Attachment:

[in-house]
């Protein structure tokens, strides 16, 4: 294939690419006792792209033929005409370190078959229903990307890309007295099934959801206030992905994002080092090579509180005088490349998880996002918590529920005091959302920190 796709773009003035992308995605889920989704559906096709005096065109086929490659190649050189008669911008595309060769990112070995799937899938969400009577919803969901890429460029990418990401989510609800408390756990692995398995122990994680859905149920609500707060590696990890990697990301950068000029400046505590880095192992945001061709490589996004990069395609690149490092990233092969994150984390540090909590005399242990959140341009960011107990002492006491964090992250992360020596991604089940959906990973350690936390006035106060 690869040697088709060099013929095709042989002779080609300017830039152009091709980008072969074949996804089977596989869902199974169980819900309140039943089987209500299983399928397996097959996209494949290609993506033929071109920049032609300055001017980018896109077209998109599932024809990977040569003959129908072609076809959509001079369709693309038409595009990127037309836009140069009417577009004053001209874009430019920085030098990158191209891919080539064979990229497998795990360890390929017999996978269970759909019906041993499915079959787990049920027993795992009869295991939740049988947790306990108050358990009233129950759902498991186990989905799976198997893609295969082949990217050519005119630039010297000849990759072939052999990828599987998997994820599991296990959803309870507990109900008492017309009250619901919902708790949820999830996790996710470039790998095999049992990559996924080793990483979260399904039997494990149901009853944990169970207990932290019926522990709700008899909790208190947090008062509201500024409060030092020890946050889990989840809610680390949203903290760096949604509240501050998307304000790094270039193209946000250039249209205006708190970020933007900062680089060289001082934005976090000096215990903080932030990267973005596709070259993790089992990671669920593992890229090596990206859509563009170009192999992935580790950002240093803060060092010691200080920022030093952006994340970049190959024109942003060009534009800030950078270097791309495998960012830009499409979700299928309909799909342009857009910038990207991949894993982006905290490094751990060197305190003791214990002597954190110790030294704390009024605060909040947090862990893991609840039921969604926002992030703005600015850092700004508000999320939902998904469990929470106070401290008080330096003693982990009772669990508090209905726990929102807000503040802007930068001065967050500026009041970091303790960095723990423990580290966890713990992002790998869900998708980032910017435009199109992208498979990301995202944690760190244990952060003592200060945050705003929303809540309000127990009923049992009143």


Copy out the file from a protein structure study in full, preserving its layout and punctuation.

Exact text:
[in-house]
């Protein structure tokens, strides 16, 4: 294939690419006792792209033929005409370190078959229903990307890309007295099934959801206030992905994002080092090579509180005088490349998880996002918590529920005091959302920190 796709773009003035992308995605889920989704559906096709005096065109086929490659190649050189008669911008595309060769990112070995799937899938969400009577919803969901890429460029990418990401989510609800408390756990692995398995122990994680859905149920609500707060590696990890990697990301950068000029400046505590880095192992945001061709490589996004990069395609690149490092990233092969994150984390540090909590005399242990959140341009960011107990002492006491964090992250992360020596991604089940959906990973350690936390006035106060 690869040697088709060099013929095709042989002779080609300017830039152009091709980008072969074949996804089977596989869902199974169980819900309140039943089987209500299983399928397996097959996209494949290609993506033929071109920049032609300055001017980018896109077209998109599932024809990977040569003959129908072609076809959509001079369709693309038409595009990127037309836009140069009417577009004053001209874009430019920085030098990158191209891919080539064979990229497998795990360890390929017999996978269970759909019906041993499915079959787990049920027993795992009869295991939740049988947790306990108050358990009233129950759902498991186990989905799976198997893609295969082949990217050519005119630039010297000849990759072939052999990828599987998997994820599991296990959803309870507990109900008492017309009250619901919902708790949820999830996790996710470039790998095999049992990559996924080793990483979260399904039997494990149901009853944990169970207990932290019926522990709700008899909790208190947090008062509201500024409060030092020890946050889990989840809610680390949203903290760096949604509240501050998307304000790094270039193209946000250039249209205006708190970020933007900062680089060289001082934005976090000096215990903080932030990267973005596709070259993790089992990671669920593992890229090596990206859509563009170009192999992935580790950002240093803060060092010691200080920022030093952006994340970049190959024109942003060009534009800030950078270097791309495998960012830009499409979700299928309909799909342009857009910038990207991949894993982006905290490094751990060197305190003791214990002597954190110790030294704390009024605060909040947090862990893991609840039921969604926002992030703005600015850092700004508000999320939902998904469990929470106070401290008080330096003693982990009772669990508090209905726990929102807000503040802007930068001065967050500026009041970091303790960095723990423990580290966890713990992002790998869900998708980032910017435009199109992208498979990301995202944690760190244990952060003592200060945050705003929303809540309000127990009923049992009143």